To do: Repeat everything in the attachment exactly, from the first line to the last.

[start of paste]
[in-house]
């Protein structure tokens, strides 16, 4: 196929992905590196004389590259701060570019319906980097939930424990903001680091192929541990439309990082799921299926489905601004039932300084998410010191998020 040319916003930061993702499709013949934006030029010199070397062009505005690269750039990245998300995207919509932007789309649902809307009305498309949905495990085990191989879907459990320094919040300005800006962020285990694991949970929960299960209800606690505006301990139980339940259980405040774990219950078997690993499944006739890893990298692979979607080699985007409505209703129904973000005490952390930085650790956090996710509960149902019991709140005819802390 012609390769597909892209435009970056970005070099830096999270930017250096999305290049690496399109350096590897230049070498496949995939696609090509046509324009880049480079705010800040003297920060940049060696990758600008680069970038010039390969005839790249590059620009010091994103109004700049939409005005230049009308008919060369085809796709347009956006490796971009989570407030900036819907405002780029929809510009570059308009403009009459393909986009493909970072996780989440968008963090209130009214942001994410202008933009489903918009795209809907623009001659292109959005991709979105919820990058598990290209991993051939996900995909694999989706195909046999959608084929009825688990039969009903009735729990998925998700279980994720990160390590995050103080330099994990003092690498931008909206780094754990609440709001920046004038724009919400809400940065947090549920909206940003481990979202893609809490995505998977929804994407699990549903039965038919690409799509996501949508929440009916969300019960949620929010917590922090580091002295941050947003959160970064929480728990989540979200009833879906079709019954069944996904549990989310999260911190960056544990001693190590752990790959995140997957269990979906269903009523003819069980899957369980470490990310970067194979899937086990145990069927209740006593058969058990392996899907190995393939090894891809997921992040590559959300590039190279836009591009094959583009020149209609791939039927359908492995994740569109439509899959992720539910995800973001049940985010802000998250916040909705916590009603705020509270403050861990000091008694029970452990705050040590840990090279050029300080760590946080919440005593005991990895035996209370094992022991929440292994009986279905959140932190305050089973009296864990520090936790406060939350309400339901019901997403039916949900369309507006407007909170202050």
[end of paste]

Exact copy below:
[in-house]
């Protein structure tokens, strides 16, 4: 196929992905590196004389590259701060570019319906980097939930424990903001680091192929541990439309990082799921299926489905601004039932300084998410010191998020 040319916003930061993702499709013949934006030029010199070397062009505005690269750039990245998300995207919509932007789309649902809307009305498309949905495990085990191989879907459990320094919040300005800006962020285990694991949970929960299960209800606690505006301990139980339940259980405040774990219950078997690993499944006739890893990298692979979607080699985007409505209703129904973000005490952390930085650790956090996710509960149902019991709140005819802390 012609390769597909892209435009970056970005070099830096999270930017250096999305290049690496399109350096590897230049070498496949995939696609090509046509324009880049480079705010800040003297920060940049060696990758600008680069970038010039390969005839790249590059620009010091994103109004700049939409005005230049009308008919060369085809796709347009956006490796971009989570407030900036819907405002780029929809510009570059308009403009009459393909986009493909970072996780989440968008963090209130009214942001994410202008933009489903918009795209809907623009001659292109959005991709979105919820990058598990290209991993051939996900995909694999989706195909046999959608084929009825688990039969009903009735729990998925998700279980994720990160390590995050103080330099994990003092690498931008909206780094754990609440709001920046004038724009919400809400940065947090549920909206940003481990979202893609809490995505998977929804994407699990549903039965038919690409799509996501949508929440009916969300019960949620929010917590922090580091002295941050947003959160970064929480728990989540979200009833879906079709019954069944996904549990989310999260911190960056544990001693190590752990790959995140997957269990979906269903009523003819069980899957369980470490990310970067194979899937086990145990069927209740006593058969058990392996899907190995393939090894891809997921992040590559959300590039190279836009591009094959583009020149209609791939039927359908492995994740569109439509899959992720539910995800973001049940985010802000998250916040909705916590009603705020509270403050861990000091008694029970452990705050040590840990090279050029300080760590946080919440005593005991990895035996209370094992022991929440292994009986279905959140932190305050089973009296864990520090936790406060939350309400339901019901997403039916949900369309507006407007909170202050």